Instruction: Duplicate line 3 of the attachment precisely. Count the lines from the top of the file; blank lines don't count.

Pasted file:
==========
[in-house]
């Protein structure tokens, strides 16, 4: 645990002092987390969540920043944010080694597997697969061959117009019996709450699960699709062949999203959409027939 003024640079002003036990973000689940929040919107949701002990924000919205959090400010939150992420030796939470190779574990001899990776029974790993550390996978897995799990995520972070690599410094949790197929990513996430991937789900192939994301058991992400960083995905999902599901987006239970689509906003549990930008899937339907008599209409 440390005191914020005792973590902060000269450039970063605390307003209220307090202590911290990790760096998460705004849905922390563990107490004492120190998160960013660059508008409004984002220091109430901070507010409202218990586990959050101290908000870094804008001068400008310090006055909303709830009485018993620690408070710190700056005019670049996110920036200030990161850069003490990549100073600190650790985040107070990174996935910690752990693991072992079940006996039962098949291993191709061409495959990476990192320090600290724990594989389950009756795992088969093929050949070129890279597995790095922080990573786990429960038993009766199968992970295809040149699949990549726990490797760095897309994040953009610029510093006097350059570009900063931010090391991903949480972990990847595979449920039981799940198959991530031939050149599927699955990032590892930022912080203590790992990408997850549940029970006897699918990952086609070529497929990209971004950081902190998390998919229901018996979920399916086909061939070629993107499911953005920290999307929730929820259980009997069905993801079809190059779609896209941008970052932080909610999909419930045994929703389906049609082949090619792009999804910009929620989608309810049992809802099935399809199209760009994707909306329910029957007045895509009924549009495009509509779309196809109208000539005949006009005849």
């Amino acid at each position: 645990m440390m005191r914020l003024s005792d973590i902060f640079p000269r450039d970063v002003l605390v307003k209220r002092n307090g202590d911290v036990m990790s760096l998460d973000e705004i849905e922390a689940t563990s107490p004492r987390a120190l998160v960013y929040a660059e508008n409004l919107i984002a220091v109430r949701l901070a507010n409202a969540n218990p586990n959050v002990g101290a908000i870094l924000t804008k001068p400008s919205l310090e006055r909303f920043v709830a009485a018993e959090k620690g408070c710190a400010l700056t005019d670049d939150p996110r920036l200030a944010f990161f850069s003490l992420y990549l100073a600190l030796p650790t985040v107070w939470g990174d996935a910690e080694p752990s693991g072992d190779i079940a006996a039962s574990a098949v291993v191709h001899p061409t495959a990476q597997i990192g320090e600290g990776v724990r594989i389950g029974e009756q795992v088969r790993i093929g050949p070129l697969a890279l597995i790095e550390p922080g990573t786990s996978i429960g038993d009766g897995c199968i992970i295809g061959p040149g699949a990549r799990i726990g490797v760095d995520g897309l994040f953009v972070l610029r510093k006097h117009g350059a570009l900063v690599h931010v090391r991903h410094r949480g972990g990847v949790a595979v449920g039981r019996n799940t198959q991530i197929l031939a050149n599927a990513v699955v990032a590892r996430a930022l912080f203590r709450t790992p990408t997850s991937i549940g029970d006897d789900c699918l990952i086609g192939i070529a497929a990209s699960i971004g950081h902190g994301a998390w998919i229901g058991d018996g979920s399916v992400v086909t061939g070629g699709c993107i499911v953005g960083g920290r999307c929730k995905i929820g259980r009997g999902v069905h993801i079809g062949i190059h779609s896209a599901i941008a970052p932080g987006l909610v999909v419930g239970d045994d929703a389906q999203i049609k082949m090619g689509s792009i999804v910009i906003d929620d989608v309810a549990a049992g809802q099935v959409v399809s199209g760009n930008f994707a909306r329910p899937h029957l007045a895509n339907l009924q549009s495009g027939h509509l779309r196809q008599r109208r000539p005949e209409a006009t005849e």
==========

């Amino acid at each position: 645990m440390m005191r914020l003024s005792d973590i902060f640079p000269r450039d970063v002003l605390v307003k209220r002092n307090g202590d911290v036990m990790s760096l998460d973000e705004i849905e922390a689940t563990s107490p004492r987390a120190l998160v960013y929040a660059e508008n409004l919107i984002a220091v109430r949701l901070a507010n409202a969540n218990p586990n959050v002990g101290a908000i870094l924000t804008k001068p400008s919205l310090e006055r909303f920043v709830a009485a018993e959090k620690g408070c710190a400010l700056t005019d670049d939150p996110r920036l200030a944010f990161f850069s003490l992420y990549l100073a600190l030796p650790t985040v107070w939470g990174d996935a910690e080694p752990s693991g072992d190779i079940a006996a039962s574990a098949v291993v191709h001899p061409t495959a990476q597997i990192g320090e600290g990776v724990r594989i389950g029974e009756q795992v088969r790993i093929g050949p070129l697969a890279l597995i790095e550390p922080g990573t786990s996978i429960g038993d009766g897995c199968i992970i295809g061959p040149g699949a990549r799990i726990g490797v760095d995520g897309l994040f953009v972070l610029r510093k006097h117009g350059a570009l900063v690599h931010v090391r991903h410094r949480g972990g990847v949790a595979v449920g039981r019996n799940t198959q991530i197929l031939a050149n599927a990513v699955v990032a590892r996430a930022l912080f203590r709450t790992p990408t997850s991937i549940g029970d006897d789900c699918l990952i086609g192939i070529a497929a990209s699960i971004g950081h902190g994301a998390w998919i229901g058991d018996g979920s399916v992400v086909t061939g070629g699709c993107i499911v953005g960083g920290r999307c929730k995905i929820g259980r009997g999902v069905h993801i079809g062949i190059h779609s896209a599901i941008a970052p932080g987006l909610v999909v419930g239970d045994d929703a389906q999203i049609k082949m090619g689509s792009i999804v910009i906003d929620d989608v309810a549990a049992g809802q099935v959409v399809s199209g760009n930008f994707a909306r329910p899937h029957l007045a895509n339907l009924q549009s495009g027939h509509l779309r196809q008599r109208r000539p005949e209409a006009t005849e």